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No. 303. SATURDAY, FEBRUARY 16.
-volet hæc sub luce videri,
Judicis argutum quæ non formidat acumen.
I HAVE seen in the works of a modern philosopher, a map of the spots in the sun. My last paper, of the faults and blemishes in Milton's Paradise Lost, may be considered as a piece of the same nature. To pursue the allusion: as it is observed, that among the bright parts of the luminous body above-mentioned, there are some which glow more intensely, and dart a stronger light than others; so, notwithstanding I have already shown Milton's poem to be very beautiful in general, I shall now proceed to take notice of such beauties as appear to be more exquisite than the rest. Milton has proposed the subject of his poem in the following verses.
Of man's first disobedience, and the fruit
Of that forbidden tree, whose mortal taste
Restore us, and regain the blissful seat,
Sing, heavenly muse—
These lines are perhaps as plain, simple, and unadorned, as any of the whole poem, in which particular the author has conformed himself to the example of Homer and the precept of Horace.
His invocation to a work which turns in a great measure upon the creation of the world, is very properly made to the muse who inspired Moses in those books from whence1 our author drew his subject, and to the holy spirit who is therein represented as operating after a particular manner in the first production of nature. This whole exordium rises very happily into noble language and sentiment, as I think the transition to the fable is exquisitely beautiful and natural.
The nine days' astonishment, in which the angels lay en
1 From whence.] From is included in whence, and is, therefore, redundant; but is sometimes, as here, inserted on account of the rhythm, those-books,-whence, that is, three long syllables coming together, would have dragged heavily, if the short syllable from had not intervened. It may seem that he might, in this place, with equal convenience, have said, "from which;" but he had just before said-work which-and therefore said, from whence,-to avoid the monotony.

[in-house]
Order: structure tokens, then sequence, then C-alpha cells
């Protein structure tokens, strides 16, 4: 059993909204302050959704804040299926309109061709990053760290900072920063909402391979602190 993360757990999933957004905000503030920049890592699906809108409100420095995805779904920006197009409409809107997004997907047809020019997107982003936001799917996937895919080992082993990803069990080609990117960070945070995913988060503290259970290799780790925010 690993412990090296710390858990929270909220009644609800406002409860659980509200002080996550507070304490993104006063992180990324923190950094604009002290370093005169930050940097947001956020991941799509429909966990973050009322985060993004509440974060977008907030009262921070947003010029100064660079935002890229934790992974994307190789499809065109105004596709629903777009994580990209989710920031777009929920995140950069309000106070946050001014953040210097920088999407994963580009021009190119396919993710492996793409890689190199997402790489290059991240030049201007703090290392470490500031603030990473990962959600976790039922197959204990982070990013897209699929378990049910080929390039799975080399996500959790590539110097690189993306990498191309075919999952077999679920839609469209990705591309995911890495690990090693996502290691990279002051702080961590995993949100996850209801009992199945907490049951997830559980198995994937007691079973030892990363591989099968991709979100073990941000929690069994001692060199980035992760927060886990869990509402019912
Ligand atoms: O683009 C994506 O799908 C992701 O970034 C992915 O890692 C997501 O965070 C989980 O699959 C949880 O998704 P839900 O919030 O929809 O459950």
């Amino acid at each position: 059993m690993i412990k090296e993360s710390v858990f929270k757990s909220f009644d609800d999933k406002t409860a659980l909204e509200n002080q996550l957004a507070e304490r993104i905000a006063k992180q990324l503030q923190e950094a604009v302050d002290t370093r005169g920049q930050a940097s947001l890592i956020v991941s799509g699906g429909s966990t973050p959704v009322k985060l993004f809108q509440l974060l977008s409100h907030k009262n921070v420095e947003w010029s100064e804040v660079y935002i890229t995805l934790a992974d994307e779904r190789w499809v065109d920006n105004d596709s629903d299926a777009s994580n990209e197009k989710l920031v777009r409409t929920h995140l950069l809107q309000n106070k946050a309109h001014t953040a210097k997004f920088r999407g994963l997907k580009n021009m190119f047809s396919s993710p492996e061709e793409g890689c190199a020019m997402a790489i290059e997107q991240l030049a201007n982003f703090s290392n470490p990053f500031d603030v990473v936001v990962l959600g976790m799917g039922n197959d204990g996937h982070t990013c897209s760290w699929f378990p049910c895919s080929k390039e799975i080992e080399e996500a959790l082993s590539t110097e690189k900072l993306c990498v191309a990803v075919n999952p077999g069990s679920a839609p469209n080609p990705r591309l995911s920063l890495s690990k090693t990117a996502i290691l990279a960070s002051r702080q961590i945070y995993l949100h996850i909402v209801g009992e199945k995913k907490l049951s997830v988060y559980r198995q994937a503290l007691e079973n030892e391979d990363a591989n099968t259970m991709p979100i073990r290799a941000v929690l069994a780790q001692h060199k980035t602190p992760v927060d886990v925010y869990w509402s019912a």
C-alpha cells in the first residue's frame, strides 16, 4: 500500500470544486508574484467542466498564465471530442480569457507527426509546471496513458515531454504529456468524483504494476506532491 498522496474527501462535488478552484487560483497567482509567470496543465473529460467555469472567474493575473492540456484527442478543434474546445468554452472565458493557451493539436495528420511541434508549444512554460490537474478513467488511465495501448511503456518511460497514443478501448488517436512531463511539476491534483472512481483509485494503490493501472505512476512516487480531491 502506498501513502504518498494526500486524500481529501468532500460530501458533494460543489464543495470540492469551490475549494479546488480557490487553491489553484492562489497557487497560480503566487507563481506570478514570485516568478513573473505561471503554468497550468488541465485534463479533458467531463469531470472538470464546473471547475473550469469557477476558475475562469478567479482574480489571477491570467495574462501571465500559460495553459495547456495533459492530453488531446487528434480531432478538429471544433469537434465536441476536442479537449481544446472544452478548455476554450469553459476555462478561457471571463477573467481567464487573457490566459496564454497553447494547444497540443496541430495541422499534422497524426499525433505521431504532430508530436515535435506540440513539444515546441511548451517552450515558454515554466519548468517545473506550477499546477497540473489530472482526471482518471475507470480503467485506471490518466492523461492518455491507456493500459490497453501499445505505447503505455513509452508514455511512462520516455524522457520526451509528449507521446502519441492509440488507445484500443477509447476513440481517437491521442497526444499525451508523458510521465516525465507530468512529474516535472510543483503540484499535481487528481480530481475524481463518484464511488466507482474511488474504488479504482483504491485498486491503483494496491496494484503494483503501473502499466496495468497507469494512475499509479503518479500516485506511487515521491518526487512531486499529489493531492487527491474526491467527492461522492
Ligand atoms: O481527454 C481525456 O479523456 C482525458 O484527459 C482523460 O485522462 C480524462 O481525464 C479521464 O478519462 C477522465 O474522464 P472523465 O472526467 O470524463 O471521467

tranced after their dreadful overthrow, and fall from heaven, before they could recover either the use of thought or speech, is a noble circumstance, and very finely imagined. The division of hell into seas of fire, and into firm ground impregnated with the same furious element, with that particular circumstance of the exclusion of Hope from those infernal regions, are instances of the same great and fruitful in
The thoughts in the first speech and description of Satan, who is one of the principal actors in this poem, are wonderfully proper to give us a full idea of him. His pride, envy, and revenge, obstinacy, despair, and impenitence, are all of them very artfully interwoven. In short, his first speech is a complication of all those passions which discover themselves separately in several other of his speeches in the poem. The whole part of this great enemy of mankind is filled with such incidents as are very apt to raise and terrify the reader's imagination. Of this nature, in the book now before us, is his being the first that awakens out of the general trance, with his posture on the burning lake, his rising from it, and the description of his shield and spear.
Thus Satan talking to his nearest mate,
With head up-lift above the wave, and eyes
Forthwith upright he rears from off the pool
His mighty stature; on each hand the flames
Driven backward slope their pointing spires, and rolled
In billows, leave i' the midst a horrid vale.
Then with expanded wings he steers his flight
Aloft, incumbent on the dusky air,
That felt unusual weight
-His ponderous shield,
Ethereal temper, massy, large, and round,
1 Vid. Hesiod.
He walked with to support uneasy steps
Over the burning marl
To which we may add his call to the fallen angels, that lay plunged and stupified in the sea of fire.
He called so loud, that all the hollow deep
Of hell resounded
But there is no single passage in the whole poem worked up to a greater sublimity, than that wherein his person is described in those celebrated lines:
-He, above the rest,
In shape and gesture proudly eminent,
His sentiments are every way answerable to his character, and suitable to a created being of the most exalted and depraved nature. Such is that in which he takes possession of his place of torments.
-Hail horrors, hail